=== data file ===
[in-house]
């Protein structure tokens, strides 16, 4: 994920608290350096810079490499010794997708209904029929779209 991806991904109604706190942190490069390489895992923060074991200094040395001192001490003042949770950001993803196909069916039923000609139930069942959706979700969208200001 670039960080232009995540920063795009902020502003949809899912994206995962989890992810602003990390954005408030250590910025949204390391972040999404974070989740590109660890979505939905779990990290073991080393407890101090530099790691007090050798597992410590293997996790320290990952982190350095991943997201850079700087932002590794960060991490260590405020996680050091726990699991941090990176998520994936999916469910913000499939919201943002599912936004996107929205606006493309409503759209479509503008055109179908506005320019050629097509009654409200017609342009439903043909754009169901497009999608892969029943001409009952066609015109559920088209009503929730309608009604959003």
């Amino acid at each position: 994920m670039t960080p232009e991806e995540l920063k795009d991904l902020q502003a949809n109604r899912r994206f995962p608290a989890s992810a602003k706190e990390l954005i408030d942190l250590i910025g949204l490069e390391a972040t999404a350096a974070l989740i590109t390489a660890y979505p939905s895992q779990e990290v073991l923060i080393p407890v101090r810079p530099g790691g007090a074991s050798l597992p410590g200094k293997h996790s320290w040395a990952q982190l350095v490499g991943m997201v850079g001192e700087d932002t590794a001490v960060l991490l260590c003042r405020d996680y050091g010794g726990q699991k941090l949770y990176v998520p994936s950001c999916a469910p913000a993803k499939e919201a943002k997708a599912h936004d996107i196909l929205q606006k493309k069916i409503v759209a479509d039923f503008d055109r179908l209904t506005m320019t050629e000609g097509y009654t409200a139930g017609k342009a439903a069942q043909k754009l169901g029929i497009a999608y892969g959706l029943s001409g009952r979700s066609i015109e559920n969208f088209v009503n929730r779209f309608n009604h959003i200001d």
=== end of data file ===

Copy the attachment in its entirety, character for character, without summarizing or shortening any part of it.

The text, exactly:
[in-house]
């Protein structure tokens, strides 16, 4: 994920608290350096810079490499010794997708209904029929779209 991806991904109604706190942190490069390489895992923060074991200094040395001192001490003042949770950001993803196909069916039923000609139930069942959706979700969208200001 670039960080232009995540920063795009902020502003949809899912994206995962989890992810602003990390954005408030250590910025949204390391972040999404974070989740590109660890979505939905779990990290073991080393407890101090530099790691007090050798597992410590293997996790320290990952982190350095991943997201850079700087932002590794960060991490260590405020996680050091726990699991941090990176998520994936999916469910913000499939919201943002599912936004996107929205606006493309409503759209479509503008055109179908506005320019050629097509009654409200017609342009439903043909754009169901497009999608892969029943001409009952066609015109559920088209009503929730309608009604959003």
């Amino acid at each position: 994920m670039t960080p232009e991806e995540l920063k795009d991904l902020q502003a949809n109604r899912r994206f995962p608290a989890s992810a602003k706190e990390l954005i408030d942190l250590i910025g949204l490069e390391a972040t999404a350096a974070l989740i590109t390489a660890y979505p939905s895992q779990e990290v073991l923060i080393p407890v101090r810079p530099g790691g007090a074991s050798l597992p410590g200094k293997h996790s320290w040395a990952q982190l350095v490499g991943m997201v850079g001192e700087d932002t590794a001490v960060l991490l260590c003042r405020d996680y050091g010794g726990q699991k941090l949770y990176v998520p994936s950001c999916a469910p913000a993803k499939e919201a943002k997708a599912h936004d996107i196909l929205q606006k493309k069916i409503v759209a479509d039923f503008d055109r179908l209904t506005m320019t050629e000609g097509y009654t409200a139930g017609k342009a439903a069942q043909k754009l169901g029929i497009a999608y892969g959706l029943s001409g009952r979700s066609i015109e559920n969208f088209v009503n929730r779209f309608n009604h959003i200001d």